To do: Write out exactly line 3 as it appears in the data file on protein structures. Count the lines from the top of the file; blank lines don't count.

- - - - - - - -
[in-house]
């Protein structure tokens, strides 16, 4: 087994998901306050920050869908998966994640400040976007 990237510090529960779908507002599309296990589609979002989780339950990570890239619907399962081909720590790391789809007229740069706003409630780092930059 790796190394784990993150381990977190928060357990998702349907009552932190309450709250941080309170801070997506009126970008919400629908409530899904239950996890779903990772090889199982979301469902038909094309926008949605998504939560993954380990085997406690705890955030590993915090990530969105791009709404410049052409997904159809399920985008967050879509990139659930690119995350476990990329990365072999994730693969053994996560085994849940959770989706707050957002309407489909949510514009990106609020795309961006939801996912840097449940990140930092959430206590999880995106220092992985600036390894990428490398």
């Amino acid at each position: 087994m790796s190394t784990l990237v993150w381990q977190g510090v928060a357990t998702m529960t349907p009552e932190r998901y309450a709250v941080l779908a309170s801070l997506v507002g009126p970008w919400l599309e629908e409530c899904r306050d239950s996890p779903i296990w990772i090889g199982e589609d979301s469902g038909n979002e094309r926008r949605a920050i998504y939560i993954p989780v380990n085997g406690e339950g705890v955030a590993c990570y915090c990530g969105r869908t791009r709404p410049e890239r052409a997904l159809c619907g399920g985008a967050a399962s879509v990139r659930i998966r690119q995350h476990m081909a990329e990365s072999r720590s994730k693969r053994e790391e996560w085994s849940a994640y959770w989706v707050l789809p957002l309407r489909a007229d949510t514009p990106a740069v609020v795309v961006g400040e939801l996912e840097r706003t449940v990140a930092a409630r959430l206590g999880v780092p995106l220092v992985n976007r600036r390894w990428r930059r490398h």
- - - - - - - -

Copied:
């Amino acid at each position: 087994m790796s190394t784990l990237v993150w381990q977190g510090v928060a357990t998702m529960t349907p009552e932190r998901y309450a709250v941080l779908a309170s801070l997506v507002g009126p970008w919400l599309e629908e409530c899904r306050d239950s996890p779903i296990w990772i090889g199982e589609d979301s469902g038909n979002e094309r926008r949605a920050i998504y939560i993954p989780v380990n085997g406690e339950g705890v955030a590993c990570y915090c990530g969105r869908t791009r709404p410049e890239r052409a997904l159809c619907g399920g985008a967050a399962s879509v990139r659930i998966r690119q995350h476990m081909a990329e990365s072999r720590s994730k693969r053994e790391e996560w085994s849940a994640y959770w989706v707050l789809p957002l309407r489909a007229d949510t514009p990106a740069v609020v795309v961006g400040e939801l996912e840097r706003t449940v990140a930092a409630r959430l206590g999880v780092p995106l220092v992985n976007r600036r390894w990428r930059r490398h």